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Overall, we conclude that demand for both middle-level and high-level skills is likely to grow more rapidly than the supply of these services over the next decade and beyond—both overall and within key sectors.

What does all of this mean for policy? Employers will adjust to tight labor markets in a variety of ways—such as with higher wages, more aggressive recruitment, and more selective screening. They will likely also invest more in training. But these investments take time and significant resources.

Furthermore, private sector training investments by firms are often limited by a variety of market failures that lead to suboptimal investments, especially among less-educated workers. These market failures include imperfect or asymmetric information between employers and employees, liquidity constraints in capital markets, and wage rigidities that prevent employers from financing training partly through lower wages. Another reason for underinvestment is that employers who train workers fear they will be unable to recoup their investment if other firms hire workers away once they are trained, Underinvestments in employer-led training seem to plague less-educated workers.

These market failures might lead to lowered worker performance and productivity in some sectors in the absence of sound policy responses. And the education and earnings levels of disadvantaged workers will also remain below the levels that could have been achieved with appropriate policy measures. The likely short supply of workers in several key sectors offers opportunities to improve the earnings of disadvantaged workers. In particular, low-income youth or adults can raise their earnings substantially and fill many middle-level jobs by undertaking training and postsecondary education. The result will be to improve efficiency and equity in the labor market.

How might this be accomplished? For at-risk youth—especially those in school—it means expanding opportunities for high-quality career and technical education. Options include career academies, which have demonstrated positive impacts on the earnings of youth and especially at-risk young men. Other options include Tech Prep and “Career Pathway” models, which provide ladders into certain well-paying occupational clusters based on school curricula and work experience, beginning in secondary school (or earlier) and continuing into postsecondary education.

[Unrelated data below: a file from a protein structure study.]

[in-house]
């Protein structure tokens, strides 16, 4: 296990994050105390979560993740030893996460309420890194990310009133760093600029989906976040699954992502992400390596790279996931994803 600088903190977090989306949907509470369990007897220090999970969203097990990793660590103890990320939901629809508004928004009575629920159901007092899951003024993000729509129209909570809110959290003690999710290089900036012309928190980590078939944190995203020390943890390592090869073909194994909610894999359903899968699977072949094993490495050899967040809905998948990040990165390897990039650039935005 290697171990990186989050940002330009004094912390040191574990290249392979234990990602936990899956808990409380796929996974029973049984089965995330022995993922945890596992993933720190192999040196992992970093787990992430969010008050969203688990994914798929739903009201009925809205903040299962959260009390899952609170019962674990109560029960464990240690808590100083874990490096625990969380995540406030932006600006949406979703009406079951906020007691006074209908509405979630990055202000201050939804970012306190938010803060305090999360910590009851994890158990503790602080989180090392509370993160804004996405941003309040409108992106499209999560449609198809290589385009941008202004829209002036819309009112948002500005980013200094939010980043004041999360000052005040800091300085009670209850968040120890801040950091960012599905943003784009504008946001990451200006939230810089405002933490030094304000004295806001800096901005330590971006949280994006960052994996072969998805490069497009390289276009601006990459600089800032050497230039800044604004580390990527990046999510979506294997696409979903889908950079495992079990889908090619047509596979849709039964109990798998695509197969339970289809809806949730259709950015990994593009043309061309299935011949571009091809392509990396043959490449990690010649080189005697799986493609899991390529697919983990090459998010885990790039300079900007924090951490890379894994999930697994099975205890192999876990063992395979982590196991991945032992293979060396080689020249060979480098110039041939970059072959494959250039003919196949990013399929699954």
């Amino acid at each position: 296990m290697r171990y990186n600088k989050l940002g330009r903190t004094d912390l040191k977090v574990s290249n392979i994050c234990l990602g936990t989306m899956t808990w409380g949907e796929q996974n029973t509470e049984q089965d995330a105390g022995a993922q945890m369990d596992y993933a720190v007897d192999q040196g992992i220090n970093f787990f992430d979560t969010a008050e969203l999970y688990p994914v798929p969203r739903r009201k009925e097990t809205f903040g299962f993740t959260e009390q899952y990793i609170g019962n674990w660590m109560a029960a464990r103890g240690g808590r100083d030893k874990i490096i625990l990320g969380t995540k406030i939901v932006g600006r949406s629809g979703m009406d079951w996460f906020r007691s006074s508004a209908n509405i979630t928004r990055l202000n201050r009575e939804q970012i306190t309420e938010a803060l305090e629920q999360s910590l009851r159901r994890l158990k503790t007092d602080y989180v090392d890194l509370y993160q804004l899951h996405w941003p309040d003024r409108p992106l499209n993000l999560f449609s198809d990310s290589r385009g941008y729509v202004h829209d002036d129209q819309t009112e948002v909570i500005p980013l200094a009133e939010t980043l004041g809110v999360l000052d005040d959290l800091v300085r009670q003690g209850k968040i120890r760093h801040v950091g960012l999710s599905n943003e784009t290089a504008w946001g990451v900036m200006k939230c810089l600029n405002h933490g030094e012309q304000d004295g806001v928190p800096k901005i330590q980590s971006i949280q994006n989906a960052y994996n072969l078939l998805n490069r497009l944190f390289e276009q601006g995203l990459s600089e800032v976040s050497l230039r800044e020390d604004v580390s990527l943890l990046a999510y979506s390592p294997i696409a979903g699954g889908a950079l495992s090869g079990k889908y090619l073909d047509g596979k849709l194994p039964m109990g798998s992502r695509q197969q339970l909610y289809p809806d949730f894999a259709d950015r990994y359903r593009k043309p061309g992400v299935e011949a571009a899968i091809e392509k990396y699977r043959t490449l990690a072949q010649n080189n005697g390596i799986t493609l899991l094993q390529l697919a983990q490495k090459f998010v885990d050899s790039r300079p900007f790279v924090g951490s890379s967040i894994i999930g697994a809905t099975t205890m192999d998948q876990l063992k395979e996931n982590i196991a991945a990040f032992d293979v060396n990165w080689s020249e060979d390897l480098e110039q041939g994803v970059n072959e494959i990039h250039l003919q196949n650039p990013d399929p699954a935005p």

For adults, effective approaches involve supplementing education or training, with enhanced links to employers in sectors with strong growth in middle-skill jobs. These approaches should include job search and follow-up services. Often, community or technical colleges, as well as for-profit career colleges, can deliver the relevant education and training. Labor market intermediaries can play a useful role in coordinating these components and developing connections with employers through “sectoral” training or “career ladders” that attach disadvantaged adults to these sectors and provide pathways of instruction qualifying them for specific occupations and industries. To be effective, intermediaries sometimes must offer stipends during the period of study, as well as child care, transportation, and job placement services. Financial enhancements afterwards might still be needed to incent these workers to remain attached to the labor market.

Expanding apprenticeships is a particularly attractive option for upgrading the careers of both young and experienced workers. Apprenticeship training culminates in career-related and portable credentials that are recognized and respected by employers. It relies mostly on learning in context, an effective method for teaching technical and broader skills, such as communication and problem-solving. Workers earn salaries during their training, which is particularly appealing to disadvantaged adults and youth. Although the U.S. apprenticeship system is small relative to systems in other countries, nearly 500,000 American workers are in the registered apprenticeship system and at least another 500,000 are in other apprenticeship programs. Nonexperimental evidence suggests very high earnings gains, while public spending is low (since employers finance the wages and instruction for apprentices). Doubling the Office of Apprenticeship budget

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